The House yesterday overwhelmingly passed a resolution authorizing the president to negotiate restrictions on imports of Japanese cars and light trucks, despite claims the legislation is just another bailout for Detroit and a burden on consumers.

The Senate is expected to quickly take up the legislation before the 96th Congress adjourns this week. Sen. Donald W. Riegle (D. Mich.) will attempt to have the measure, which passed the House 317 to 57, go directly to the Senate floor today, according to an aide.

But Sen. Aldai E. Stevenson (D-Ill.) may try to block any plans to expedite consideration of the measure. A spokesman for the senator said last night that Stevenson "has very serious concern about the adverse consequences of protectionism," and the proposal could cause "more inflation, more unemployment." He said Stevenson thought the measure was being rushed through congress without enough consideration. "He intends to see to it that it won't be rushed through," said the spokesman, who did not explain how Stevenson planned to stop it.

In that case, the proposal probably will be debated by the Senate Finance Committee, which may "immediately send it back out" to the full Senate.

The legislation, pushed through during the last days of the session at the urging of Ford Motor Co. and the United Auto Workers union, would authorize the president to negotiate and implement an agreement with the Japanese to limit the sale of their cars and trucks here. Ford and the UAW contend that Japanese imports are the cause of high unemployment and low profitability in the U.S. auto industry.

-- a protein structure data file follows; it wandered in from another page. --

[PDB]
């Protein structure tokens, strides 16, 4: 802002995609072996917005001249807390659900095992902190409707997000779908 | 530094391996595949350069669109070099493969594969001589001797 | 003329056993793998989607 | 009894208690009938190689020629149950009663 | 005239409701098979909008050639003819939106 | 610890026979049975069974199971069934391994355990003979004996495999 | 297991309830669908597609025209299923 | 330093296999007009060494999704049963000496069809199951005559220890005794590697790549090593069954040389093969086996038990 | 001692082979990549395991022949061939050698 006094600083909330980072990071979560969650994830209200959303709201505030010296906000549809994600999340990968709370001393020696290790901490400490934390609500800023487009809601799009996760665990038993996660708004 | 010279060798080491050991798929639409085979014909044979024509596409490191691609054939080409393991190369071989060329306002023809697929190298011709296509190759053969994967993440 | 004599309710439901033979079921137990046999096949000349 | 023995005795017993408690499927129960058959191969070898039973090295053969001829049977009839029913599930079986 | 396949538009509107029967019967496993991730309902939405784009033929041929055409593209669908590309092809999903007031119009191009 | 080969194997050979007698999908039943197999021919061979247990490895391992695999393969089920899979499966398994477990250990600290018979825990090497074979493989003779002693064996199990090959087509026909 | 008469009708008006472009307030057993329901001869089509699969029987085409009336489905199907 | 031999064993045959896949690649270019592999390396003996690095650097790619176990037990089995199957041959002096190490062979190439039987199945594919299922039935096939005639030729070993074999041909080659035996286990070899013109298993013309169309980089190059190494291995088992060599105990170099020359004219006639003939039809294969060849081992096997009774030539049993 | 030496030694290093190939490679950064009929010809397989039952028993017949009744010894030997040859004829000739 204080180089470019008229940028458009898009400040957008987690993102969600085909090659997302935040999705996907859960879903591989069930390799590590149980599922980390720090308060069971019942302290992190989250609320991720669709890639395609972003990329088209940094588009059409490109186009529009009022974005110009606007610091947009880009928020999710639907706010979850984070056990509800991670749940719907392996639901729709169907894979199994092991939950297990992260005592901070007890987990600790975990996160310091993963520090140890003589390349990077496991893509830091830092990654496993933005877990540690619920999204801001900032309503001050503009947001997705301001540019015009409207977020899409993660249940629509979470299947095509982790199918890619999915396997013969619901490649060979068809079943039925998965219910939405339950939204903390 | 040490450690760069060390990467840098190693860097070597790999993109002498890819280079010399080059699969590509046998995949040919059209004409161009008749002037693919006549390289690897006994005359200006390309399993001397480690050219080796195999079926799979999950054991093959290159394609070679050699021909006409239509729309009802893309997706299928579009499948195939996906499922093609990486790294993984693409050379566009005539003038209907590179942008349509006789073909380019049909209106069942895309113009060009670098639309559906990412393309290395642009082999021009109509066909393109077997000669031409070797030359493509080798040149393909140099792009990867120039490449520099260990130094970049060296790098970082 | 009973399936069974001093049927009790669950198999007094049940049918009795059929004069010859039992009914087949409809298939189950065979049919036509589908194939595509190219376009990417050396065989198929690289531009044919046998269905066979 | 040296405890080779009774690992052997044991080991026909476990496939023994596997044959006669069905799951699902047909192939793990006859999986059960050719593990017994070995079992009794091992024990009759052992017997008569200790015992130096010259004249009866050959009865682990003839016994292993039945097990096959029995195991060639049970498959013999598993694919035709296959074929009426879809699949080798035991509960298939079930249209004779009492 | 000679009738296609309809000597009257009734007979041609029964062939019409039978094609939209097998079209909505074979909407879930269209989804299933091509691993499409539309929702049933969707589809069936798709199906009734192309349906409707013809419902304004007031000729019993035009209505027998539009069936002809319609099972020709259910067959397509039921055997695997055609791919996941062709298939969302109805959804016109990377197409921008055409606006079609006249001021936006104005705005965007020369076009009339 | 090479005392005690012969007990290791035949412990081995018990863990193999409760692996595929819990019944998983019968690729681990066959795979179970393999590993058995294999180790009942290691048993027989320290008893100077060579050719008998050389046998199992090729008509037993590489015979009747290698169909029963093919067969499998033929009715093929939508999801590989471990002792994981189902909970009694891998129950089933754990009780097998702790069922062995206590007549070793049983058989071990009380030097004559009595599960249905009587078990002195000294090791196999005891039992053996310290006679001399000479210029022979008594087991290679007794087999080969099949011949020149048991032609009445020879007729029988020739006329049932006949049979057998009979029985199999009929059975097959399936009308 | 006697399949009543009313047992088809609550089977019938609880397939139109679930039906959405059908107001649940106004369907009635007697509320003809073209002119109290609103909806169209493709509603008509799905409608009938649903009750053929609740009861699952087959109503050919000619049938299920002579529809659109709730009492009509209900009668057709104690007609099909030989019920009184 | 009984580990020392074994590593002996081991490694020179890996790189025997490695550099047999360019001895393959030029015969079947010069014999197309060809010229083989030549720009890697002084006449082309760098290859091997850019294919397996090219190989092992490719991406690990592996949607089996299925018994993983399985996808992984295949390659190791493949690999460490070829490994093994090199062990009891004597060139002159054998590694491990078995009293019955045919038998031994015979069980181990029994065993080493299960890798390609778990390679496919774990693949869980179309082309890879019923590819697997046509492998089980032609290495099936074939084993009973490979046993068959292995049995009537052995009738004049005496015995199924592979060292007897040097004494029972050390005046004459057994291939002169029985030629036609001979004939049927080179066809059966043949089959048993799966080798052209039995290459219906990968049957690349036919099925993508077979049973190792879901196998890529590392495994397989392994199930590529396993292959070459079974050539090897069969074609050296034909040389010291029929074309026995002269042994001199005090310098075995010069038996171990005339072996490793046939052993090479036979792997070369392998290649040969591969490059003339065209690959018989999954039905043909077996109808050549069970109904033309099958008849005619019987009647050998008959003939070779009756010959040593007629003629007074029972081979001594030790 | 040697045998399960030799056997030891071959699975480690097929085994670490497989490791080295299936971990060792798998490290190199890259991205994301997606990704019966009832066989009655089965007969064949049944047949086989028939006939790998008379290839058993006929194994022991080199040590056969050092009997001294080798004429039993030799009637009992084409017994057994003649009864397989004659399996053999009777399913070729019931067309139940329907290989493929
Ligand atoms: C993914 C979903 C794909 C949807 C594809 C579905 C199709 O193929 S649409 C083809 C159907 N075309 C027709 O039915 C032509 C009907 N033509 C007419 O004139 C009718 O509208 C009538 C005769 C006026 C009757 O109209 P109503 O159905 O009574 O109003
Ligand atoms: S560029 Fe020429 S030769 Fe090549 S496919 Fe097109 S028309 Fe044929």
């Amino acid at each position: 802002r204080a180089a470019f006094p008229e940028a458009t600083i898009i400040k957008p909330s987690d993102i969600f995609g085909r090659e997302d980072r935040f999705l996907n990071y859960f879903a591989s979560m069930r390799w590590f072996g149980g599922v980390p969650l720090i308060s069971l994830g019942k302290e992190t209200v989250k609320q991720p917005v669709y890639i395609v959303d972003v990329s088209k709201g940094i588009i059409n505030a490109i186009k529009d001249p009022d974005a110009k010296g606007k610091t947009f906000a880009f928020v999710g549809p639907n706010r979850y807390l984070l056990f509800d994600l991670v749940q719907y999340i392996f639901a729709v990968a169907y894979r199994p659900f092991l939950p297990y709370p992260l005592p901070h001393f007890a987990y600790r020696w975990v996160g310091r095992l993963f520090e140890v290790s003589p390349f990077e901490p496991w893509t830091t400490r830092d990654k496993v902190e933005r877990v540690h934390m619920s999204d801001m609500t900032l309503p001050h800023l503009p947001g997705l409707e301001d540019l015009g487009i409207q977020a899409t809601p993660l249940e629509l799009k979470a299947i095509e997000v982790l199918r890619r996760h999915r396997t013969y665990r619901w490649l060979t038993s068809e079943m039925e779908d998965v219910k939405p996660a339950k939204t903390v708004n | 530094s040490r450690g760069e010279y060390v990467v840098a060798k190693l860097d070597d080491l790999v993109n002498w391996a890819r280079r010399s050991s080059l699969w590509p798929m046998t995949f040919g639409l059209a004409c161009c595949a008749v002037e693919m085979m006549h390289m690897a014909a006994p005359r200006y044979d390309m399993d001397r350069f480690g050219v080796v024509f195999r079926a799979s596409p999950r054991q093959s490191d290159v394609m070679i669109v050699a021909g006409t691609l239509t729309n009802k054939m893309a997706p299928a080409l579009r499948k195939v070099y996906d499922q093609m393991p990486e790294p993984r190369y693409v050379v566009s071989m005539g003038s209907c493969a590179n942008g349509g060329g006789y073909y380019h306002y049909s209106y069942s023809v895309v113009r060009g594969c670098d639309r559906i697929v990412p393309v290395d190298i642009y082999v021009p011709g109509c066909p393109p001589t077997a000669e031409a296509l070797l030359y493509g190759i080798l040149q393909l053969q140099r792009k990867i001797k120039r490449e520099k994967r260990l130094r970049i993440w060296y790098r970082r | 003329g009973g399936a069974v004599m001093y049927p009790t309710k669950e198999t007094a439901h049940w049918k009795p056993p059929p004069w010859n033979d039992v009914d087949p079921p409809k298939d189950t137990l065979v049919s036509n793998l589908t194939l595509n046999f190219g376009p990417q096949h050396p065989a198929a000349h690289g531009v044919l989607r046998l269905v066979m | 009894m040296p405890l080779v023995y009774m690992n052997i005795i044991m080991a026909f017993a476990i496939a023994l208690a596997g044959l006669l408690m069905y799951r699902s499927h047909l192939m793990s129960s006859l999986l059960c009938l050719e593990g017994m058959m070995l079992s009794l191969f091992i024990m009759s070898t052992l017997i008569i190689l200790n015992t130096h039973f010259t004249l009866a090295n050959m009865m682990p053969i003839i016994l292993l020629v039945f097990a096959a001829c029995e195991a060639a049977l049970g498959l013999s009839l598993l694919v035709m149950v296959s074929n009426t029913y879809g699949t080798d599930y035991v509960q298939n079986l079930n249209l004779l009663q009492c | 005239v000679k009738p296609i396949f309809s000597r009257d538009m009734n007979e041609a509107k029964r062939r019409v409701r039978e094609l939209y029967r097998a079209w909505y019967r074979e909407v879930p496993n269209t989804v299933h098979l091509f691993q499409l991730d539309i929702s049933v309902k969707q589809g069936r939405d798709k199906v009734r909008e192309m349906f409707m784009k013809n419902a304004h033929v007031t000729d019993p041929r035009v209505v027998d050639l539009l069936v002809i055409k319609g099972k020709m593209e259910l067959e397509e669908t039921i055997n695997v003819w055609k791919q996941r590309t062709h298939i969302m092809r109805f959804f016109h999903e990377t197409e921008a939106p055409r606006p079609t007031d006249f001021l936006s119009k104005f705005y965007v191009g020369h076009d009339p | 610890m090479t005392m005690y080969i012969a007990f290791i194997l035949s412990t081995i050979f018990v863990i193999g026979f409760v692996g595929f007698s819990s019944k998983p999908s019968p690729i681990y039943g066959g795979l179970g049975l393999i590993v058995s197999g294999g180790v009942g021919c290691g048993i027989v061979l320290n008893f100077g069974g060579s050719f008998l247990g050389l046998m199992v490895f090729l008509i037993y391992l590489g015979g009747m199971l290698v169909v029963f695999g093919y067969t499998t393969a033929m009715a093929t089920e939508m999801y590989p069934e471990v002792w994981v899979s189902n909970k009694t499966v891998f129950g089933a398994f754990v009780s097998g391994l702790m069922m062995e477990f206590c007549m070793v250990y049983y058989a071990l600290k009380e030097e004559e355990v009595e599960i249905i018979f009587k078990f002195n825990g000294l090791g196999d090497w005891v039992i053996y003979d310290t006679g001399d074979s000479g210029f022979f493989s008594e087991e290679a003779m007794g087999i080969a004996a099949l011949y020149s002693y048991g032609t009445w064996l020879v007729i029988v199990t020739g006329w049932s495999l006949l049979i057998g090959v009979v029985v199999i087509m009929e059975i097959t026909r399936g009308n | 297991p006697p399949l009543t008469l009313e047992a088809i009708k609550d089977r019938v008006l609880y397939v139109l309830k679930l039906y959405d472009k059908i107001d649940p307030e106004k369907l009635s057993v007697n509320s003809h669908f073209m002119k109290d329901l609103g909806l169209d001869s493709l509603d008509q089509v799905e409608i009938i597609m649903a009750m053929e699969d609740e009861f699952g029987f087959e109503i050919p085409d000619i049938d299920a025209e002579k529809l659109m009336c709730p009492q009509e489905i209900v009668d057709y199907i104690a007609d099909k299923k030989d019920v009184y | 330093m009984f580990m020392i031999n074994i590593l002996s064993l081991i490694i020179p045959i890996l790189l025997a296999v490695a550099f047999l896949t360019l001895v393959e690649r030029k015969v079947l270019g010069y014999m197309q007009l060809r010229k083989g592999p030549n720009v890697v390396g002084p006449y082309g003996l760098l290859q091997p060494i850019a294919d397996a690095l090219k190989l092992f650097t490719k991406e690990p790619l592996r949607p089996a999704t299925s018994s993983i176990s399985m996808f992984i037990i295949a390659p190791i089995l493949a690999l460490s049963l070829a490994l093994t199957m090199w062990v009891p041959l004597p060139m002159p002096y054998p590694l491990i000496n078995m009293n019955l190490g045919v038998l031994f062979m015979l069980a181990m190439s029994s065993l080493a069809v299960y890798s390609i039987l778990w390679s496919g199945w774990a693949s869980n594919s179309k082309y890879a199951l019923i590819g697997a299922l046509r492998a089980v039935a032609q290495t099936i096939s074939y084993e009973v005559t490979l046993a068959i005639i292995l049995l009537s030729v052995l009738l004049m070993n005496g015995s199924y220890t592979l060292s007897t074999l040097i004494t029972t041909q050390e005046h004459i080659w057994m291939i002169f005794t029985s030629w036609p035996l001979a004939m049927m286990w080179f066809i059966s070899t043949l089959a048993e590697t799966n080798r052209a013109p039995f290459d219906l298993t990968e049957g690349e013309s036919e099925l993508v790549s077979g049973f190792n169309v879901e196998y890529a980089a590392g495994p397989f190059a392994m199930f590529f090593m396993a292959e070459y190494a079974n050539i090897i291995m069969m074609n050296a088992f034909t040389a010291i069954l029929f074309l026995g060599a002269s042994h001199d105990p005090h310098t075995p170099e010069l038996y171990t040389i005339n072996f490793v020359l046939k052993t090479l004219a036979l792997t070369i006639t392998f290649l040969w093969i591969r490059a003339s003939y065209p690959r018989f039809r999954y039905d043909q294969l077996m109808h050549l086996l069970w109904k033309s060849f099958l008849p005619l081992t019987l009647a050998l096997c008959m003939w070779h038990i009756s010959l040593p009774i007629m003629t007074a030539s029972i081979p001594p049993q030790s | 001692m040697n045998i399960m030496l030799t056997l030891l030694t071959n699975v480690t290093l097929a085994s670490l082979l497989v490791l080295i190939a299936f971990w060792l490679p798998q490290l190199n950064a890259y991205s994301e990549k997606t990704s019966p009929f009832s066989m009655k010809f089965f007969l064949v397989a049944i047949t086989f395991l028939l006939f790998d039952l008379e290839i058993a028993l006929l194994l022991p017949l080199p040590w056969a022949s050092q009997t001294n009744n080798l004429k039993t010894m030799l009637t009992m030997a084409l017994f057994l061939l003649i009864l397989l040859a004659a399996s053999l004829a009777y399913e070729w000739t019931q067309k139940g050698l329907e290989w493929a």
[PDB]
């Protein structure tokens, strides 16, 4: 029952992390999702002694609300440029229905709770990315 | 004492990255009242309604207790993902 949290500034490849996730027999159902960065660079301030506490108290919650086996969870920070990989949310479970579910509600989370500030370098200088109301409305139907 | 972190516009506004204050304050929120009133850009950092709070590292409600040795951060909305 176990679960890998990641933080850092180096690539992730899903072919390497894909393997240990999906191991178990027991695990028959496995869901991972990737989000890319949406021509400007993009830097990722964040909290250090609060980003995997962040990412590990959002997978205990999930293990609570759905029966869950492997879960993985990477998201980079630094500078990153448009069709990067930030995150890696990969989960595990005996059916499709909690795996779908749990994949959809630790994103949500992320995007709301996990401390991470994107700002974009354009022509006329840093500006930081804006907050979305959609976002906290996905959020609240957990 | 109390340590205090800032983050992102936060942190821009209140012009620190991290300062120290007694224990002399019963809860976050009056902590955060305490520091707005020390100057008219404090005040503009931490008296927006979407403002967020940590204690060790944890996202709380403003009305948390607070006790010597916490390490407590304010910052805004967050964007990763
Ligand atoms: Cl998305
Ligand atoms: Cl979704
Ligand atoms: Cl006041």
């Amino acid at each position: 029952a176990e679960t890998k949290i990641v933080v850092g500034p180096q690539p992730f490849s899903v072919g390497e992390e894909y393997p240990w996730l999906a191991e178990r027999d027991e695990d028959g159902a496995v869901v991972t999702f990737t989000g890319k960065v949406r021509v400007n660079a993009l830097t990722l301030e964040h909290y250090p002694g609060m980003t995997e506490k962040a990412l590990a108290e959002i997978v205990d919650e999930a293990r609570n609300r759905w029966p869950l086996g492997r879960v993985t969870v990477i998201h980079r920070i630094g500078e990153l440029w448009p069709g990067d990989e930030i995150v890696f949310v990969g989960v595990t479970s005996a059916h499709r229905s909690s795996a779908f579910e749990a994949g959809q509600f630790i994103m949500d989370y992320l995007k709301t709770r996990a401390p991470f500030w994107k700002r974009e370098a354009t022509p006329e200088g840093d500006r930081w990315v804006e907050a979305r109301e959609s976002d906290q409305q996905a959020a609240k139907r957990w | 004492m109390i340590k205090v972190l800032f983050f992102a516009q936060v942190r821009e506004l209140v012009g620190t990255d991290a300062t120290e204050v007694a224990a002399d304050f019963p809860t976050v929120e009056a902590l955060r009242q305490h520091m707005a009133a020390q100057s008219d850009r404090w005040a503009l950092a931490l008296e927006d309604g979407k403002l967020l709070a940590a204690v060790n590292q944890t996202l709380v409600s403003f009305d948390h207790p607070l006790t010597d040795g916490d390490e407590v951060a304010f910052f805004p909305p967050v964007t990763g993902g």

But opponents of the measure said it would circumvent current trade laws, raise the prices of domestic and foreign automobiles, add very few auto industry jobs and act as a bailout to the auto industry. Opponents claim the auto industry problems are caused by mismanagement, high gasoline prices and consumers' dislike for the large cars which were the mainstay of the U.S. auto industry.

"What it means is all the big guys can come in and do what Ford did, come in and rattle a tin cup and plead poverty," said Rep. Bill Frenzel (R-Minn.) during the House Ways and Means Committee hearing yesterday morning.

The committee said it will emphasize in its report that Detroit use any benefits from the legislation to keep wages "from the president to the janitor" at low levels and invest in this country and not in foreign production. But Frenzel said "we really have no assurances that the extra burden, the extortion, is going to be manifested in improvements to the auto industry "a crutch, then a wheelchair, then a motorized vehicle," he said. "The sin of the Japanese was they built a good quality automobile at a reasonable price."

The committee sent the measure to the House floor by a 28-to-4 vote.